Thomas Merton. [Selection from] "Psalm" in The Collected Poems of Thomas Merton. New York: New Directions Publishing Co., 1977: pp. 220-221.
"The Spirit sings; the bottom drops out of my soul." No-one else has come close to putting how this feels down on paper; and yet the words are so simple, the syntax as clear as mountain water.
...But I am always struck by how little it matters that I don't know [the people I pray for] personally. Prayer is much more than a festival of my love for someone else. God is active in it - mysteriously, of course, since it's God: God lives and moves in prayer and I haven't a clue how, or what will happen because I have prayed. I only know something will. Something will happen first in my life, because I have entered into prayer. And in the life of the one for whom I pray, in a way I will never know. And, because there is an ecology of prayer, a connectedness, something will happen in the world itself. The very world is changed because we pray.
None of which is much like ordering a pizza - we don't pray for something and then wait to see it we get it before we know our prayer made a difference. The difference comes first. We wait only for our power to see it.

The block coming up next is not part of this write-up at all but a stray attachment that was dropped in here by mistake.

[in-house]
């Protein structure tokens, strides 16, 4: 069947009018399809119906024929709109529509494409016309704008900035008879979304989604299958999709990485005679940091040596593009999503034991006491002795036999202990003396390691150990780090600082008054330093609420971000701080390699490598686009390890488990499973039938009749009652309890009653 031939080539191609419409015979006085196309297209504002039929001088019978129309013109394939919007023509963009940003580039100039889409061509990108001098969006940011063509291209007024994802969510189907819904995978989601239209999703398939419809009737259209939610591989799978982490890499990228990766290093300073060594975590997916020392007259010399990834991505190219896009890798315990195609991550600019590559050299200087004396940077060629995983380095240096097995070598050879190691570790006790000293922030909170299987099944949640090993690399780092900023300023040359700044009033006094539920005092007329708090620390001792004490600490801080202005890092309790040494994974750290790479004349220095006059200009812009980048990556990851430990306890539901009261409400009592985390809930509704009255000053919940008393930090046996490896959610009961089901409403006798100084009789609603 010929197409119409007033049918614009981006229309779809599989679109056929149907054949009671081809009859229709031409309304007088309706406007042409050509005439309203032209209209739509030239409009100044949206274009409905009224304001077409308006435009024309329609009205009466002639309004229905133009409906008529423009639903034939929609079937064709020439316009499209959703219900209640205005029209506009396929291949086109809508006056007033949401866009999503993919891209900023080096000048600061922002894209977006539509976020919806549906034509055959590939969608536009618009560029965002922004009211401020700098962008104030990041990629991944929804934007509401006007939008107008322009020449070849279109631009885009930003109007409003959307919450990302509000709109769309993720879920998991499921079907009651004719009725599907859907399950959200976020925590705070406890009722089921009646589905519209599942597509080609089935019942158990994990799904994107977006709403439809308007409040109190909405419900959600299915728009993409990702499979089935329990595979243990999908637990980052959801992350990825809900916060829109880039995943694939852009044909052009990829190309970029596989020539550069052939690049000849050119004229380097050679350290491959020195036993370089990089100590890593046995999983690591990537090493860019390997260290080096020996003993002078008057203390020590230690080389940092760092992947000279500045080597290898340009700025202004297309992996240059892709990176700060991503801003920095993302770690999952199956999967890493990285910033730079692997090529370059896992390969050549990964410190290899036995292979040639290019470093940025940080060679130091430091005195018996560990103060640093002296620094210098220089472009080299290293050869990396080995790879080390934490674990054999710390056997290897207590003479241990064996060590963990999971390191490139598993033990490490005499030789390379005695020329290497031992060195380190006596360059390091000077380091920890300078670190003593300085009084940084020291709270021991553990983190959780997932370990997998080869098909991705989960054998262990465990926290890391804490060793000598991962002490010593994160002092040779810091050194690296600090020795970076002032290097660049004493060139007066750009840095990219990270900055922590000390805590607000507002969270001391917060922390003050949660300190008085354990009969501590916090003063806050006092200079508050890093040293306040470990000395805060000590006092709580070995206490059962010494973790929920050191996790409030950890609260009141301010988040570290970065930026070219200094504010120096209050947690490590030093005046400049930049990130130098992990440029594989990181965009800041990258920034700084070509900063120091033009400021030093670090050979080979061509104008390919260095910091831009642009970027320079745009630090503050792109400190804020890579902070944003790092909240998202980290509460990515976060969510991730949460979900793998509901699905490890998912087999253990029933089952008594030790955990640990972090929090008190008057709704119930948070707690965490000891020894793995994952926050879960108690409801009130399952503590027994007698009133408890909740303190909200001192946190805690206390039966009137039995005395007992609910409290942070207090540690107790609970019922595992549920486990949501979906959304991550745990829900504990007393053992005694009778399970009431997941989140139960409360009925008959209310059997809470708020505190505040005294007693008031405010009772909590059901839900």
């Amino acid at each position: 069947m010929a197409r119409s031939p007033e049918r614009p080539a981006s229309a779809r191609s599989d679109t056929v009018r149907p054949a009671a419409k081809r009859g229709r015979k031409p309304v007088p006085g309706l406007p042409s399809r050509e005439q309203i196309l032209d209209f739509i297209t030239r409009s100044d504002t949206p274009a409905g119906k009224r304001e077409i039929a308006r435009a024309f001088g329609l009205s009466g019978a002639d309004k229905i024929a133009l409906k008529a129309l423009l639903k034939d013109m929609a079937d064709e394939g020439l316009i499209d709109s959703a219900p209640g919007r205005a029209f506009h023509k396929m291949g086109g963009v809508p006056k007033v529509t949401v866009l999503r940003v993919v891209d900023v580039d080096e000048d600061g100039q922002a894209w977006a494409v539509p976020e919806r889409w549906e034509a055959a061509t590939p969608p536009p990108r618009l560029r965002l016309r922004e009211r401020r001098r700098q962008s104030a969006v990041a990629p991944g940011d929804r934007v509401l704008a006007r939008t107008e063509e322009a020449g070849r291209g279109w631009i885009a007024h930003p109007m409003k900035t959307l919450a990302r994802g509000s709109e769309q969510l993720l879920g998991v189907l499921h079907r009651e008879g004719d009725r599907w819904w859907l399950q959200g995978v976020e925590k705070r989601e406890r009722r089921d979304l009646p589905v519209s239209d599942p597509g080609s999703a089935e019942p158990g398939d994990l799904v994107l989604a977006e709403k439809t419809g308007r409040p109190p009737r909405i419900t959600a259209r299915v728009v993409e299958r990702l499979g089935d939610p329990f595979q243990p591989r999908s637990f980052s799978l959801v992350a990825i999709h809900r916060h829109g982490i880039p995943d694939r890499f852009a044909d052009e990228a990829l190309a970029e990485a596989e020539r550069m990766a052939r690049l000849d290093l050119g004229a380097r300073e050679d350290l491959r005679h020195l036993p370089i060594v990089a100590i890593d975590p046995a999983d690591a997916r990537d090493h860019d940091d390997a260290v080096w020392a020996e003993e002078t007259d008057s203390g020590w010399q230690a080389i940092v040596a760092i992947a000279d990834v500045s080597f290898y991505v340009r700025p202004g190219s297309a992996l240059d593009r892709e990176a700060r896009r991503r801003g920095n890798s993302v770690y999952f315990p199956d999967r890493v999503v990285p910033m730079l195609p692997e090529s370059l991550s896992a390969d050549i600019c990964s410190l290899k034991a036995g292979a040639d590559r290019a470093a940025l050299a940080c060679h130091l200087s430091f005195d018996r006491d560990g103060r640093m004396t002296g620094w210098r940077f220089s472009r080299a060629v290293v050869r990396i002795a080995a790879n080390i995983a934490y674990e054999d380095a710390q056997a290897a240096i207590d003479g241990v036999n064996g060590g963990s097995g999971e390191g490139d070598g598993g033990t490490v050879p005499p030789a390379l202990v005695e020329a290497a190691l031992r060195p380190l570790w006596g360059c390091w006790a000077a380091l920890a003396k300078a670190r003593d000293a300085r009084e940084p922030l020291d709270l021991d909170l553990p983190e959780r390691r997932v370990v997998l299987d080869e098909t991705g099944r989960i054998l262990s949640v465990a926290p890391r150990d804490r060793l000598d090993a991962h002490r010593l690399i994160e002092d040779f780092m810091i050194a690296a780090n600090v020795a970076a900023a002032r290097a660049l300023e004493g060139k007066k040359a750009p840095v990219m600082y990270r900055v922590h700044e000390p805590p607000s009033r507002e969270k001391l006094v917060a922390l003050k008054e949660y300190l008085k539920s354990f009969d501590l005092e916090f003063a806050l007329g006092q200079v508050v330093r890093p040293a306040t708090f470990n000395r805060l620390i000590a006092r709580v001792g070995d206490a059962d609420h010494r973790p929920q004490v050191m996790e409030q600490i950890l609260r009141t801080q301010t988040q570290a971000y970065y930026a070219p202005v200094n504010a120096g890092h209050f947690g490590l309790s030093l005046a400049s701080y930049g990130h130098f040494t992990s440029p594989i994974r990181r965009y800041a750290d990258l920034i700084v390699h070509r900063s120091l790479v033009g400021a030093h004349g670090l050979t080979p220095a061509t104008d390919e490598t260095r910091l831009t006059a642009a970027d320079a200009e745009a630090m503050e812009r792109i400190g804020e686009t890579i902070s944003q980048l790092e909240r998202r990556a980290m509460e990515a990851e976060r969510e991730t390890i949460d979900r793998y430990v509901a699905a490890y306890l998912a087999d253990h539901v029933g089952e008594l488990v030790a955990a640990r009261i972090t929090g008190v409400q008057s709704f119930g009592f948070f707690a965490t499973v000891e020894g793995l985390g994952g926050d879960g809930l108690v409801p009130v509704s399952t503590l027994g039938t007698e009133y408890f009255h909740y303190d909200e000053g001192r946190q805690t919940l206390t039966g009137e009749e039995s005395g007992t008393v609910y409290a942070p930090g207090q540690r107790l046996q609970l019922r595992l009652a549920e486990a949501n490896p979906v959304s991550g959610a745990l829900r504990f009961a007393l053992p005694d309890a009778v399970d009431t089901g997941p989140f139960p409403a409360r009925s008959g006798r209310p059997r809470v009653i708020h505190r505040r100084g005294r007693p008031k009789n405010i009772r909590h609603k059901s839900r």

Strangely perhaps, this ties in with a remarkable passage I was reading in Bp. Kallistos Ware's The Power of the Name:
The Jesus Prayer is thus a prayer in words, but because the words are so simple, so few and unvarying, the Prayer reaches out beyond words into the living silence of the Eternal. It is a way of achieving, with God's assistance, the kind of non-discursive, non-iconic prayer in which we do not simply make statements about God, in which we do not form pictures of Christ in our imagination, but are "oned" with him in an all-embracing, unmediated encounter.